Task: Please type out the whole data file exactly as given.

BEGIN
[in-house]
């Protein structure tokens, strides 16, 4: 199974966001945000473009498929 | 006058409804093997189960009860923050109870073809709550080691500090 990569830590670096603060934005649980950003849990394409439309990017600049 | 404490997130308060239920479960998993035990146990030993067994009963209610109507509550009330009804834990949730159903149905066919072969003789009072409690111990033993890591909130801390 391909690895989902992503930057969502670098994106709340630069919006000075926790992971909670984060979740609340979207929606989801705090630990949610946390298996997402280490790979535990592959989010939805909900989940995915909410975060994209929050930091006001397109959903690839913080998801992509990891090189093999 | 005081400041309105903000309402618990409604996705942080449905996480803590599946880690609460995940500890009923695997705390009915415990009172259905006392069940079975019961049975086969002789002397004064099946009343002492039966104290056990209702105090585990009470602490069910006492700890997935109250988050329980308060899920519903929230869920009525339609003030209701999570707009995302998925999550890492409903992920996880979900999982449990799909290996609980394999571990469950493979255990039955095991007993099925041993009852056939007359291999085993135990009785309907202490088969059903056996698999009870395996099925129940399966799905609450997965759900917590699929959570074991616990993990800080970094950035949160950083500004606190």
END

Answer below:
[in-house]
């Protein structure tokens, strides 16, 4: 199974966001945000473009498929 | 006058409804093997189960009860923050109870073809709550080691500090 990569830590670096603060934005649980950003849990394409439309990017600049 | 404490997130308060239920479960998993035990146990030993067994009963209610109507509550009330009804834990949730159903149905066919072969003789009072409690111990033993890591909130801390 391909690895989902992503930057969502670098994106709340630069919006000075926790992971909670984060979740609340979207929606989801705090630990949610946390298996997402280490790979535990592959989010939805909900989940995915909410975060994209929050930091006001397109959903690839913080998801992509990891090189093999 | 005081400041309105903000309402618990409604996705942080449905996480803590599946880690609460995940500890009923695997705390009915415990009172259905006392069940079975019961049975086969002789002397004064099946009343002492039966104290056990209702105090585990009470602490069910006492700890997935109250988050329980308060899920519903929230869920009525339609003030209701999570707009995302998925999550890492409903992920996880979900999982449990799909290996609980394999571990469950493979255990039955095991007993099925041993009852056939007359291999085993135990009785309907202490088969059903056996698999009870395996099925129940399966799905609450997965759900917590699929959570074991616990993990800080970094950035949160950083500004606190």